I remember my first real heartbreak. I say real because before then, I hadn’t really dated seriously. And by seriously, I mean the deliberate act of getting to know a member of the opposite sex with possible long term implications. It was first year of university. We ran in the same circle. I’d had a crush on him forever and I never ever thought he’d notice me or think about me like that. For those of you who remember, I wasn’t particularly aesthetically pleasing then, haha!
He was nice, I remember. That always struck me about him. In the midst of guys drunk on testosterone and the freedom that came from transitioning from the restrictions of boarding school to free living in Molyko (the neighborhood my university was located in), he had managed somehow to maintain a sense of self possession and basic decency. He lacked the arrogance that was the hallmark of boys from his alma mater. He was gentle, easygoing, full of good humor. He was good-looking in that dark chocolatey kind of way…and you all know I love my 86%. I was a goner.
Anyway, I did everything right. At least I think I did. I made it obvious I was into him without coming on too strong. I found every opportunity I could to be around him…which was relatively easy, we hung in the same group. I laughed at his jokes, engaged him in conversation, made eyes, flirted. My friends knew… heck everyone knew. I’d get teased by my female friends and he by his guy friends. It was awkward in that half sweet, half embarrassing way. Deep down, I didn’t think he’d ever reciprocate. He was (and still is) quite a looker and didn’t lack for girls who would have loved a chance to be the special one.
But then he made a move.
I was ecstatic. He’d made a move towards me. Towards ME! It was like a dream come true. I don’t remember the specifics, but the dynamic changed. We were now an item. And it felt good. Good to have someone – someone I actually liked. I had dreams of how we’d get closer, get to know each other better. Maybe become one of those couples who stuck together through the three years we’d spend at uni. The ones who went to “nights” and parties together. Walked to and from class together whenever they could, maybe coordinate outfits for important occasions. The ones everyone looked and thought “Massa…e remain make them marry…”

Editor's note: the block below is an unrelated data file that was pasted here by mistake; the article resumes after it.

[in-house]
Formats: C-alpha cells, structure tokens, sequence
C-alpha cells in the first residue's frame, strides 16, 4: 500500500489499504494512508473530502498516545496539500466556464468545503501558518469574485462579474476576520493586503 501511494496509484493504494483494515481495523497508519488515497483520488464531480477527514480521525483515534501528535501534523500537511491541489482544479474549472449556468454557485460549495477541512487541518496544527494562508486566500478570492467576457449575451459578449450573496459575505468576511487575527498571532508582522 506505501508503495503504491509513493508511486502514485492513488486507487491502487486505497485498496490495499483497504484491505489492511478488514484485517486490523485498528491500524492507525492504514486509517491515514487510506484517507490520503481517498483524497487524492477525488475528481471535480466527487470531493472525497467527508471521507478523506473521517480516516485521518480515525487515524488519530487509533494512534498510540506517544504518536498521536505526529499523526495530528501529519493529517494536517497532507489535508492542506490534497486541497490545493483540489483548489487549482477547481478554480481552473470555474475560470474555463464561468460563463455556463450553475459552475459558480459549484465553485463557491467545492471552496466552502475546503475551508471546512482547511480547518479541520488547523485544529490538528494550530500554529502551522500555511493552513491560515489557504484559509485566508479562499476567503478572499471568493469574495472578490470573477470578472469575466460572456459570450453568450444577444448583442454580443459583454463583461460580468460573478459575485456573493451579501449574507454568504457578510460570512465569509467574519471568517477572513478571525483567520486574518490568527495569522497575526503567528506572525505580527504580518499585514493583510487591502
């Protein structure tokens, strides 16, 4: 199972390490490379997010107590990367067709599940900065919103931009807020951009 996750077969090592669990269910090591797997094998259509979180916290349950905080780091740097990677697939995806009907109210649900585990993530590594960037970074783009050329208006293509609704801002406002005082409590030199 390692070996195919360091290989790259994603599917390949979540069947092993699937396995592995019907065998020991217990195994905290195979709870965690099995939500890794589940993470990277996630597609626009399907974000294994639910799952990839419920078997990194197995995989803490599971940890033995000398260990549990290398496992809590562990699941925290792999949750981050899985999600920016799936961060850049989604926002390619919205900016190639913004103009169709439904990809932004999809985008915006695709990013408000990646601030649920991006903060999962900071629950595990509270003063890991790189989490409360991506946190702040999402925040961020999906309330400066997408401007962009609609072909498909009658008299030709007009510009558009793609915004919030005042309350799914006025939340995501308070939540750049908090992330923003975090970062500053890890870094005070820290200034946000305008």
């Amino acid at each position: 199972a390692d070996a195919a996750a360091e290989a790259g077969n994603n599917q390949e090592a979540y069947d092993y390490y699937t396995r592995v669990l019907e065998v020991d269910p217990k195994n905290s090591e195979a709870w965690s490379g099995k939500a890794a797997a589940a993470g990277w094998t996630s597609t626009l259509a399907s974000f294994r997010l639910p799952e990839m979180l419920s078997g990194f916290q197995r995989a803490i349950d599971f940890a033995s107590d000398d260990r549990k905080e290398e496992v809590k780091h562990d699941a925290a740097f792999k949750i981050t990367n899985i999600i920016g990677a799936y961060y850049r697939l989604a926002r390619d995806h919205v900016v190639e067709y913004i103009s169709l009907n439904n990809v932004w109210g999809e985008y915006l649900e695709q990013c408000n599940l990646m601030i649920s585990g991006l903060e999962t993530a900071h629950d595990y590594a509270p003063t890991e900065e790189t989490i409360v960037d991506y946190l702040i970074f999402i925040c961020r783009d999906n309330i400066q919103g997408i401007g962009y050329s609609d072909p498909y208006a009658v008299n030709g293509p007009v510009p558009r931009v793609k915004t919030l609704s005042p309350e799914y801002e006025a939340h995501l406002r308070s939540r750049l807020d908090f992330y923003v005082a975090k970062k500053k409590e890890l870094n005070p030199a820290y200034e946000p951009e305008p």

I had dreams…
So I was completely blindsided when a week after we became an item, I sat in the moonlight on the stairs of the path that led from our school’s central administrative building towards the campus restaurants, blinking back tears and wondering what the hell had just happened. See, it had started out as a walk in the moonlight (see nice right?!) and we’d sat down to talk. And he’d told me. I’ll not go into what he told me but bottom line he didn’t want to continue our thing. I was stunned. My first instinct had been to question what I had done to make him change his mind. But then, it had been ONE WEEK. I hadn’t even had the chance to do anything. He’d gone into his reasons for ending things. Speaking with a brutal kind of honesty I had not thought possible for someone our age. He had laid himself bare, basically given me ammunition to retaliate against his betrayal if I had wanted to.